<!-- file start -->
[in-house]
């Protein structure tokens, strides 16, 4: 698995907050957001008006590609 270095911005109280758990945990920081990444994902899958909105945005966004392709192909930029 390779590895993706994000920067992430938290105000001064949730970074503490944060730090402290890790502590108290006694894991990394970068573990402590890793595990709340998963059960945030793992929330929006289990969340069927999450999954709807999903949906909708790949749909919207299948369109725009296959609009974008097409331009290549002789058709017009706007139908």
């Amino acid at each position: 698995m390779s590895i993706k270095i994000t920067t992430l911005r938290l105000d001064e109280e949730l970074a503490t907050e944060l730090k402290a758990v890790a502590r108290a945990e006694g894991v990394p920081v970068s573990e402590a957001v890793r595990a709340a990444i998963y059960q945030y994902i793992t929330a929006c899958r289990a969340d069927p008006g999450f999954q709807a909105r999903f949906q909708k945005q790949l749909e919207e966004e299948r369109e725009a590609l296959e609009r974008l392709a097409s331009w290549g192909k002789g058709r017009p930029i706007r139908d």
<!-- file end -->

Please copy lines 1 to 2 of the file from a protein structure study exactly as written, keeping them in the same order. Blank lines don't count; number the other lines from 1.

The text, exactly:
[in-house]
């Protein structure tokens, strides 16, 4: 698995907050957001008006590609 270095911005109280758990945990920081990444994902899958909105945005966004392709192909930029 390779590895993706994000920067992430938290105000001064949730970074503490944060730090402290890790502590108290006694894991990394970068573990402590890793595990709340998963059960945030793992929330929006289990969340069927999450999954709807999903949906909708790949749909919207299948369109725009296959609009974008097409331009290549002789058709017009706007139908």